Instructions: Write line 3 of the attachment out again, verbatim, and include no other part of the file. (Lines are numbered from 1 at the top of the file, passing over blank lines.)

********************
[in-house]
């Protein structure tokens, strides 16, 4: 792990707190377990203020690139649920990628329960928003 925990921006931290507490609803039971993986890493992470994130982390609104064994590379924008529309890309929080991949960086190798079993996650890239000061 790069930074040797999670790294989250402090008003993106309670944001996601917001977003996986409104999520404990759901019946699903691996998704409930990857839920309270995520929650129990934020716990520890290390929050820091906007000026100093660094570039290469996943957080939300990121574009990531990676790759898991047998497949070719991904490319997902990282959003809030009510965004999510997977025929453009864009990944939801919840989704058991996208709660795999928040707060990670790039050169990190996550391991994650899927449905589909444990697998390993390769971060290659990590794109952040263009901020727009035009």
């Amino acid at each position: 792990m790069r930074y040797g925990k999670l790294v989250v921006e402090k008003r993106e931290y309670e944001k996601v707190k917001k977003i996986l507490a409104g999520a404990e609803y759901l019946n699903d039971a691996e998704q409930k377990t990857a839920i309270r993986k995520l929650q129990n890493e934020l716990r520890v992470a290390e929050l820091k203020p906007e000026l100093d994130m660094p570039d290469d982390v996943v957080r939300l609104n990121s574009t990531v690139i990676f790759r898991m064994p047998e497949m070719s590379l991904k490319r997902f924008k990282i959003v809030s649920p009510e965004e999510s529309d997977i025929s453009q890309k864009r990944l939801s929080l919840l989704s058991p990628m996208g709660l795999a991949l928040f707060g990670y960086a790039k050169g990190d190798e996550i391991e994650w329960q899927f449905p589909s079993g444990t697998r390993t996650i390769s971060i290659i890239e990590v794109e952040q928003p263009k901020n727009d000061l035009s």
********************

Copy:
């Amino acid at each position: 792990m790069r930074y040797g925990k999670l790294v989250v921006e402090k008003r993106e931290y309670e944001k996601v707190k917001k977003i996986l507490a409104g999520a404990e609803y759901l019946n699903d039971a691996e998704q409930k377990t990857a839920i309270r993986k995520l929650q129990n890493e934020l716990r520890v992470a290390e929050l820091k203020p906007e000026l100093d994130m660094p570039d290469d982390v996943v957080r939300l609104n990121s574009t990531v690139i990676f790759r898991m064994p047998e497949m070719s590379l991904k490319r997902f924008k990282i959003v809030s649920p009510e965004e999510s529309d997977i025929s453009q890309k864009r990944l939801s929080l919840l989704s058991p990628m996208g709660l795999a991949l928040f707060g990670y960086a790039k050169g990190d190798e996550i391991e994650w329960q899927f449905p589909s079993g444990t697998r390993t996650i390769s971060i290659i890239e990590v794109e952040q928003p263009k901020n727009d000061l035009s």